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Let’s Garden in August, Part 1

Courtesy photo from Garden Mill.

By Jennifer Fairfield

This month, the most important thing you can be doing in your yard and gardens is making sure that everything gets enough water. And I do mean everything. In addition, there are a few other things that you can do…

In the vegetable garden:

Be sure to harvest cucumbers, beans, and zucchini regularly to keep them producing. If these are left on the plants, the plants will start to concentrate on maturing the fruits they have, in order to produce seeds, and will stop producing more fruits. By constantly harvesting, you are basically tricking the plant into producing more fruit so that it can produce and mature seeds (that being the whole goal of the plant).

Photo by Jennifer Fairfield. Beans.

If you haven’t yet harvested your garlic, you probably should, as leaving it too long can cause it to rot in the ground. Get tips on harvesting, curing, and storing your garlic here. Onions are also usually ready to harvest in July and August.

Once early plants are done, you can put in some “succession” plants. Transplants of broccoli, cabbage, cauliflower, and head lettuce can go in the garden now.

Beets, carrots, radishes, leaf lettuces, spinach, Swiss chard, kale, and peas all can be planted directly in the garden in August for harvest into the early fall. Take a look at the seed packet for the “days to maturity” to determine how late you can plant and still harvest before frost (and some things, like kale, are even better after a light frost). 

To figure out your safe planting time frame, just count backwards from your average first date of frost (usually early October for our area, but you can get detailed information for your zip code here). So, if your packet says that the days to maturity is 45 and it takes 5 to 10 days to germinate, then you need to make sure that you have your seeds in by about Aug. 10.

Three important chores this month (along with watering) are keeping weeds, disease, and insect pests under control. With all the hard work we put into our gardens, losing plants to insect pests or disease, or not getting the best harvest because weeds are taking up precious nutrients and water just doesn’t seem fair.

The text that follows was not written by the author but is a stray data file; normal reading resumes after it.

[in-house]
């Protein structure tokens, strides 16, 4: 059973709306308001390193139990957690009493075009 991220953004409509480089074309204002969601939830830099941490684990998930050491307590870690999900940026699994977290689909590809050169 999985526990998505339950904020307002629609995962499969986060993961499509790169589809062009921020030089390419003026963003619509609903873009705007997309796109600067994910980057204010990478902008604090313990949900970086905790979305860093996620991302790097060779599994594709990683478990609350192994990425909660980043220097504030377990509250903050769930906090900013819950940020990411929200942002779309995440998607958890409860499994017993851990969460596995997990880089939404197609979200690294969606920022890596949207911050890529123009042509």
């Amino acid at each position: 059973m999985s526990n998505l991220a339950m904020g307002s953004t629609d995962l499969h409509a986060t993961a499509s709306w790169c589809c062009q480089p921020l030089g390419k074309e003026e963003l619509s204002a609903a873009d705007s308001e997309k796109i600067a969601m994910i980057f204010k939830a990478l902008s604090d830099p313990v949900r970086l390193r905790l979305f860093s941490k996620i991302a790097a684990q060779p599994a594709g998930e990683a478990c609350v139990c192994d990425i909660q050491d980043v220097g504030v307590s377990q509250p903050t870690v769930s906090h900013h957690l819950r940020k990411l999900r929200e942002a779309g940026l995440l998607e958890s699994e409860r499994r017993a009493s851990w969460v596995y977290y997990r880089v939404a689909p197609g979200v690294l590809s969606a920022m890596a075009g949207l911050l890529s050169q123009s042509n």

Some of the pest culprits I’m seeing in my garden right now include squash vine borers, Mexican bean beetles, and cabbage moth worms. I’m not seeing a lot of disease yet, though some of my tomatoes are showing signs of something – I just haven’t yet figured out what. The insects aren’t out of control yet, and I don’t intend to let them get to be.

One of the squash plants had a borer in one leaf stem, which was easily treated by removing the entire leaf and dunking the stem in soapy water for a while. Another plant had a borer in the actual stem of the plant. That got treated with Bt sprayed into the hole the borer created. I am hoping that got the little monster, as they can kill a plant pretty quickly if left to their own devices.

I also am now sprinkling diatomaceous earth around the plant stems to try to keep any more invaders away. The bean beetles got sprayed with neem oil sprayed on the bean plants, and the cabbage worms got picked off the kale and squished (though I could have used the Bt on those as well, if the infestation had been significant).

As for the tomatoes, I am picking up my fungicide treatments again (I had slacked off a bit on that for a few weeks). I also trimmed off the branches that had leaves showing signs of disease (when you do this, be sure to clean your trimmers with rubbing alcohol in between cuts so as not to spread disease with your tools).

I’m hoping the trimming and spraying will keep disease at bay long enough for me to enjoy all the tomatoes that the plants are producing. I am also spraying cucumbers, squash, and beans with fungicide, to try to keep any other diseases at bay.

(Part 2 will publish tomorrow.)

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